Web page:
the segmentation masks
lCT Scanning of the Respiratory System
The first rats (rat 1–4) were scanned from the nostrils
down to the diaphragm to include the lungs and all extrathoracic structures (snout, nares, nasopharynx, epiglottis,
and trachea) The total scanning length was 12 cm (Fig.
1) and required around 6–7 scans per animal. Scans were
taken with a source voltage of 100 kV and a source current
of 140 lA. The resolution was set to 35 lm and the rotation
step was 0.6 degrees. The rats needed to be euthanized for
these scans because the scanning time would have taken
too long (>5 hr) to bring animals under anesthesia and to
preserve image quality due to motion artifacts. The animals were euthanized with 1 mL of Nembutal and were
left for 1 hr to complete the state of rigor mortis. To
increase the number of animal-specific tracheobronchial
morphologies, only the tracheobronchial regions of 3 additional rats (rats 5–7) were scanned additionally.
Dynamic lCT Scanning of the Nasal Passages
Rats are obligate nasal breathers, using their sense of
smell to identify and classify objects. Consequently, the
nasal passages are well developed and have an important filtering function to prevent hazardous particles
from entering the animals’ respiratory system. To assess
the movement of the nostril and upper airway region
during breathing, dynamic scans of this region were
taken in 4 rats (rats 8–11) in addition to the static lCT
scans of rats 1–4. Scans were taken with a source voltage of 70 kV and a source current of 140 lA. The resolution was set to 35 lm and the rotation step was 0.9
degrees. The scan length was 1.5 cm. The rats were
anaesthetized and their breathing pattern was monitored. The dynamic scans were performed using respiratory gating. The animals were anaesthetized with a 5050 mixture of Nembutal and saline. The dosage was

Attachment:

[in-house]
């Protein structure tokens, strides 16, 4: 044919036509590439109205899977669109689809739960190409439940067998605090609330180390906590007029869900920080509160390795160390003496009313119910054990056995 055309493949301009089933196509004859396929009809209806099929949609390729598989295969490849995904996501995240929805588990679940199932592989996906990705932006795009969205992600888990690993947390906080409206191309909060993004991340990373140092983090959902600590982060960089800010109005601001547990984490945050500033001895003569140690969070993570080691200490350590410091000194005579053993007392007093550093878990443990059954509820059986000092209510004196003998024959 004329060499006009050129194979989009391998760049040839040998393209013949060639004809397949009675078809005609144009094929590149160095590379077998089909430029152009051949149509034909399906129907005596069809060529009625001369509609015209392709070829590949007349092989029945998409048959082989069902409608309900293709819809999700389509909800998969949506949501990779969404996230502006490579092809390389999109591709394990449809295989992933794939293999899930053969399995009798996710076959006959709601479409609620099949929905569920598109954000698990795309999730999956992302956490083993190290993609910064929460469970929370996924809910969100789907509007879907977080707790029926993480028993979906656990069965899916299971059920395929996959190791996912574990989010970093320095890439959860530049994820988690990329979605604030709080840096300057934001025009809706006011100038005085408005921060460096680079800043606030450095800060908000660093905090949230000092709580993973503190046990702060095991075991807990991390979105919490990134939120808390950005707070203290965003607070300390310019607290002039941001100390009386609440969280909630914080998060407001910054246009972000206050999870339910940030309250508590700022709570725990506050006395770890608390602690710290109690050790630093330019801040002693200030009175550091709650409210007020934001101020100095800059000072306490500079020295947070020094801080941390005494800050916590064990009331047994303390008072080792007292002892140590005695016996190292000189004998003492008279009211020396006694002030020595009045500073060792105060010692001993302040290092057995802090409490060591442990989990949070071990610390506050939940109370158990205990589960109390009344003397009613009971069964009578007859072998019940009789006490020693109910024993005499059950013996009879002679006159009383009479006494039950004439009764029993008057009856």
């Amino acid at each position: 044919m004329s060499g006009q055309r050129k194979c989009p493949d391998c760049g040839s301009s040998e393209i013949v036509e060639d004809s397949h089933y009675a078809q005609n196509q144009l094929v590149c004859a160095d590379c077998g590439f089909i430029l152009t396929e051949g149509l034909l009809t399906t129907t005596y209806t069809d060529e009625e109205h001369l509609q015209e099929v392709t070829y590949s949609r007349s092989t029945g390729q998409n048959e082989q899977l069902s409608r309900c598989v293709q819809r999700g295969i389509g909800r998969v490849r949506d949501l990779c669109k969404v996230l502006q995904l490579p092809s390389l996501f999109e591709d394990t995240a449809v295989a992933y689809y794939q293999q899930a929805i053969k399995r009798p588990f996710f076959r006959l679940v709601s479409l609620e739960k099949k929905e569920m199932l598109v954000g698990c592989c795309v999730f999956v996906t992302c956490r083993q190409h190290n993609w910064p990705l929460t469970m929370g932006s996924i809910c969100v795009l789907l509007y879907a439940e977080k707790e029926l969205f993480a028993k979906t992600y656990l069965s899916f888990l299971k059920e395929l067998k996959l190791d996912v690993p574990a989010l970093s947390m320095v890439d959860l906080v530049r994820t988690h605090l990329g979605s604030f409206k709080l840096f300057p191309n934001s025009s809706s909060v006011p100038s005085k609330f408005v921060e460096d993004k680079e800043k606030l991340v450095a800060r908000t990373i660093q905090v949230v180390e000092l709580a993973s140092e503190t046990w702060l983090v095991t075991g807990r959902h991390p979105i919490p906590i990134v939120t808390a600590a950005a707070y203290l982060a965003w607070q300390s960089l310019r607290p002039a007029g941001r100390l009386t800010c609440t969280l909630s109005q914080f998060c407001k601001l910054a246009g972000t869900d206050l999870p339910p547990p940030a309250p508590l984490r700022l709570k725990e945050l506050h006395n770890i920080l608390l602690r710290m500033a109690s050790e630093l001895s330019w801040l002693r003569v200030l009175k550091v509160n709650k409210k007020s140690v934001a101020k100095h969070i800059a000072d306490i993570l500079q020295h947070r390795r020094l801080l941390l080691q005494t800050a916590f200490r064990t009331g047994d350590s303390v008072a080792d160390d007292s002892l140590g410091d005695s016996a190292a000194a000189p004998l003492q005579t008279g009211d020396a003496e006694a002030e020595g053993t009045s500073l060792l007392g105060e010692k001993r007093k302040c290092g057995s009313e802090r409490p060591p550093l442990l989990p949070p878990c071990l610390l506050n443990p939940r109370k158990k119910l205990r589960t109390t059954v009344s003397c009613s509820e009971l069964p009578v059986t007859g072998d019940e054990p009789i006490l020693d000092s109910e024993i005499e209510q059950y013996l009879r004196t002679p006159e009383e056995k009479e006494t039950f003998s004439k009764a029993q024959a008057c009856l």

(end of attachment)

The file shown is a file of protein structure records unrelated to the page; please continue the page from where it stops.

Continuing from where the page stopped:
based on 35 mg of Nembutal per 2.5 kg of bodyweight.
The respiratory gating was based on a visual triggering
system. The motion of the animal’s thorax was gated
and whenever a clear signal was detected four images
were taken and the registration time was recorded (Fig.
2). Afterwards all images were sorted into several bins
to attain static images at certain breathing levels.
Therefore images of the entire region of interest where
obtained for the normal inspiration and expiration.
Fig. 1. Definition of scanning length for rat airway model.
Combining these static images produced a dynamic
image, indicating the changes over time.
Airway Segmentation
All scans from both anaesthetized and euthanized animals were then read into a commercially available and
validated software package Mimics (Materialise, Leuven,
Belgium). Three-dimensional reconstructions of the
upper and lower airways were made, based on segmentation principles. Voxels with Hounsfield Units, a measure of electron density, within the pre-described range
(1,024 to 865) were placed in a separate mask. A
three-dimensional virtual representation of the structure
was reconstructed from this mask. Airway lengths, surfaces, and volumes could be measured from this reconstruction. The selection process for the ‘average animal
model’ is explained in the results and discussion section.
Segmentation into the various lung lobes was carried
out using the ‘average model’. This was done by segmenting the lung volumes and subsequently defining the
fissures separating the lung lobes.
Ethical Approval
This study has been approved by the ethical committee of the University of Antwerp. Animals were handled
by the qualified staff of the animalarium of the University of Antwerp.